Post Date: March 4, 2005
The brief urges the justices to adhere to a 20-year-old legal standard that has historically exempted technology distributors from liability of copyright infringement because of the "substantial noninfringing uses" of their technology. The brief warns that altering the standard and potentially holding technology makers of devices like iPods or CD burners liable could jeopardize the future of technological innovation.
"The brief makes three main arguments: First, the standard for contributory copyright infringement that the Supreme Court announced in the Sony case has sensibly balanced the legitimate needs of copyright owners and the equally important societal interest in fostering innovation," said Professor Terry Fisher, an expert on intellectual property. "Second, a host of new, rapidly growing Internet-based business models may repair the damage that the entertainment industry has sustained to date from unlawful uses of peer-to-peer services. Finally, if those new business models prove insufficient and legal reform is necessary, then Congress is better equipped than the courts to make the kinds of precise adjustments to the statute that would be optimal."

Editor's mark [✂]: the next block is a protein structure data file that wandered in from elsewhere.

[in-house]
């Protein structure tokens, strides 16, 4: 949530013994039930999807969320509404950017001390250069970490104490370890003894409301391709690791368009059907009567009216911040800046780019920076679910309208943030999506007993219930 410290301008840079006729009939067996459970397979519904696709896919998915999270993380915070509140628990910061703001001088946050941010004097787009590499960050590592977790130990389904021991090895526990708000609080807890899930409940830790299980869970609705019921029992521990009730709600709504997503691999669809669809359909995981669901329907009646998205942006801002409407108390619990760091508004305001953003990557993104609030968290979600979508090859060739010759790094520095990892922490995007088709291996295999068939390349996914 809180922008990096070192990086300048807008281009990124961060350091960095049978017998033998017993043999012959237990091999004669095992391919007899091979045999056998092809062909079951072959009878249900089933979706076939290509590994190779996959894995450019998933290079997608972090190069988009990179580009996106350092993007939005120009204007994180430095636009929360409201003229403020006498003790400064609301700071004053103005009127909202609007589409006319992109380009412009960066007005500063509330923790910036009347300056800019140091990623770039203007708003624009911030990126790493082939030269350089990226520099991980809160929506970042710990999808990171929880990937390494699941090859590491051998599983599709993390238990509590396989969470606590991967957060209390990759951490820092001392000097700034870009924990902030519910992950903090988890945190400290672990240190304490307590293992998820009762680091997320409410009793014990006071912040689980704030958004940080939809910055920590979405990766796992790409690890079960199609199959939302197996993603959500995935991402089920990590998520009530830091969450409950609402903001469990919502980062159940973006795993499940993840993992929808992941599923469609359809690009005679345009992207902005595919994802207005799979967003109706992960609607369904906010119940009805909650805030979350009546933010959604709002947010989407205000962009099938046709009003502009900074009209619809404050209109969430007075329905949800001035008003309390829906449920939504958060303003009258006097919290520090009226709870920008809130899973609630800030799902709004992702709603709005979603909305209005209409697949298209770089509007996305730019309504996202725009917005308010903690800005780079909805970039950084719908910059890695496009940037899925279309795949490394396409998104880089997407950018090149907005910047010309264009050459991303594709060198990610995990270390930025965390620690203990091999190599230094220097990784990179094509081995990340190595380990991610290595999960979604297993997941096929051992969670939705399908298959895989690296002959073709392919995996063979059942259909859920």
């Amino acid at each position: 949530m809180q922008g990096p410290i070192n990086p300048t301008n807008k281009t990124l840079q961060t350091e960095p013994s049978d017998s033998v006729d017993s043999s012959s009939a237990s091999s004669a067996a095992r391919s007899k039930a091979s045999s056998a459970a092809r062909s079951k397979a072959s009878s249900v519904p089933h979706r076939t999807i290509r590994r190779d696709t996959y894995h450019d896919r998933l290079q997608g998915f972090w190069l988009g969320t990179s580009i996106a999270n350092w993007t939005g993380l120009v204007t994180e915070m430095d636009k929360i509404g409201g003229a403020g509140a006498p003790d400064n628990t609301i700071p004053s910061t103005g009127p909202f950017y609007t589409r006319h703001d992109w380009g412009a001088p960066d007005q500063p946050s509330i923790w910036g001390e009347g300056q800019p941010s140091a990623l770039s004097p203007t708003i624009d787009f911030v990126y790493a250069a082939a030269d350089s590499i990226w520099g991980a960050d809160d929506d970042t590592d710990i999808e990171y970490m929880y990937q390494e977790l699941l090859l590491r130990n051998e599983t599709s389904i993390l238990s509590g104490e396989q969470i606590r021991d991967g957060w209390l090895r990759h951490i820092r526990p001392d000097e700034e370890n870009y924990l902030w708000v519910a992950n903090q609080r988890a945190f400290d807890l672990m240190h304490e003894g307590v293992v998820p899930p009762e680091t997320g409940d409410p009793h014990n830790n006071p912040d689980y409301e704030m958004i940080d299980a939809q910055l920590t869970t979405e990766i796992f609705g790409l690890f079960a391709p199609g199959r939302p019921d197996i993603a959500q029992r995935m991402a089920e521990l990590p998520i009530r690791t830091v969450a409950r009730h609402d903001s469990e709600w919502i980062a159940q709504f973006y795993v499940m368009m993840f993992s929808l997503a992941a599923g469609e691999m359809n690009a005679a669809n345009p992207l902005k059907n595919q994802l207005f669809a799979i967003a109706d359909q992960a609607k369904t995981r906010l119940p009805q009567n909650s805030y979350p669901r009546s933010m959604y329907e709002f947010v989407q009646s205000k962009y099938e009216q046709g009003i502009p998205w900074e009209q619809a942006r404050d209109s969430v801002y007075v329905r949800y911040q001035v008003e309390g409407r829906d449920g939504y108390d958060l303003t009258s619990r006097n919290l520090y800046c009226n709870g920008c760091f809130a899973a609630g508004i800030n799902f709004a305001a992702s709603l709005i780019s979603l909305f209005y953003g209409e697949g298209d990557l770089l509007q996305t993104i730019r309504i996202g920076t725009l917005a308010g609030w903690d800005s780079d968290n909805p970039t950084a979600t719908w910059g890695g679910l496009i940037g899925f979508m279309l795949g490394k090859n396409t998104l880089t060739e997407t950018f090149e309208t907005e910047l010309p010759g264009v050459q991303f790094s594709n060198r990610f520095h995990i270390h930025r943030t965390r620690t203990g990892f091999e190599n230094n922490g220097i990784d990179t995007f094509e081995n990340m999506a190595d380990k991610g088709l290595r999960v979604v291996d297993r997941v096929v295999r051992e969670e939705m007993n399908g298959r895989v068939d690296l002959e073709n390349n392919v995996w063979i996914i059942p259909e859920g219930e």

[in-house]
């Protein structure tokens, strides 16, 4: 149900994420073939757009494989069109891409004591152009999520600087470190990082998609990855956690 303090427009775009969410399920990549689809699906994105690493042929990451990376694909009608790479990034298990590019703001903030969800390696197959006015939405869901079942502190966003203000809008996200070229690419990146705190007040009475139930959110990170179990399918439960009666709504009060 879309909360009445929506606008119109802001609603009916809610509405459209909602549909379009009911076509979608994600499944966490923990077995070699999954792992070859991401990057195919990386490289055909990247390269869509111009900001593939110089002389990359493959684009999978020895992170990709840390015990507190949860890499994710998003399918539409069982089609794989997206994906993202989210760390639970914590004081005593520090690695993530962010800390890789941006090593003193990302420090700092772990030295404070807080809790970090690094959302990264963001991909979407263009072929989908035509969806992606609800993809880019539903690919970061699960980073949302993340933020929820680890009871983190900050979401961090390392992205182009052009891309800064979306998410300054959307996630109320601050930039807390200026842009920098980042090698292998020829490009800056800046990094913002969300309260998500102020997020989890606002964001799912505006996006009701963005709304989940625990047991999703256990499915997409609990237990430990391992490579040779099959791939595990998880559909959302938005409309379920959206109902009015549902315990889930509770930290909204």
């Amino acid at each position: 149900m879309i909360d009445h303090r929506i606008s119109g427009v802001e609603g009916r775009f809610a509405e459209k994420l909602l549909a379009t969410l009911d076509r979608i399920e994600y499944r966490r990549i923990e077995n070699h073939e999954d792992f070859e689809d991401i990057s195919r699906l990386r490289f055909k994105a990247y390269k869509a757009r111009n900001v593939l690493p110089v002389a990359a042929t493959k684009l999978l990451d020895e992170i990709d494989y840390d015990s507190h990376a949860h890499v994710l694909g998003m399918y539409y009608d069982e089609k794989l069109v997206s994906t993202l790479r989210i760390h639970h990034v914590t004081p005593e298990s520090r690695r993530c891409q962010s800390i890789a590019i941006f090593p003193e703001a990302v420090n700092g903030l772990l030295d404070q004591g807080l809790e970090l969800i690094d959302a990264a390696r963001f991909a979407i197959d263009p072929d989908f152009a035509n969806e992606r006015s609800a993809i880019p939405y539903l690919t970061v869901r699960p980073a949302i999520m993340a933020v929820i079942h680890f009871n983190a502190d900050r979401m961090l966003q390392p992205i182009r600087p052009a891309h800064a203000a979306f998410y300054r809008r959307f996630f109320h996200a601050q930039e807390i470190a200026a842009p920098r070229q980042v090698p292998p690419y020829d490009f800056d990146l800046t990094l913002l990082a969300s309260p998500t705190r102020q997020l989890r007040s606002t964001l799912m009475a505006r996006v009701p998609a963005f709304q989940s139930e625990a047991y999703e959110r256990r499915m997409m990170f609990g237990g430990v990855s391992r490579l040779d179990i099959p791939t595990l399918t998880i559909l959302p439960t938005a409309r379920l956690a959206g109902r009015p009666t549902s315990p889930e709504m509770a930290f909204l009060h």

The brief builds on a series of papers produced by the Center's Digital Media Project on the future of copyright law, business models, and technological innovation in the digital media era. The brief is available for downloading on the Berkman Center's website.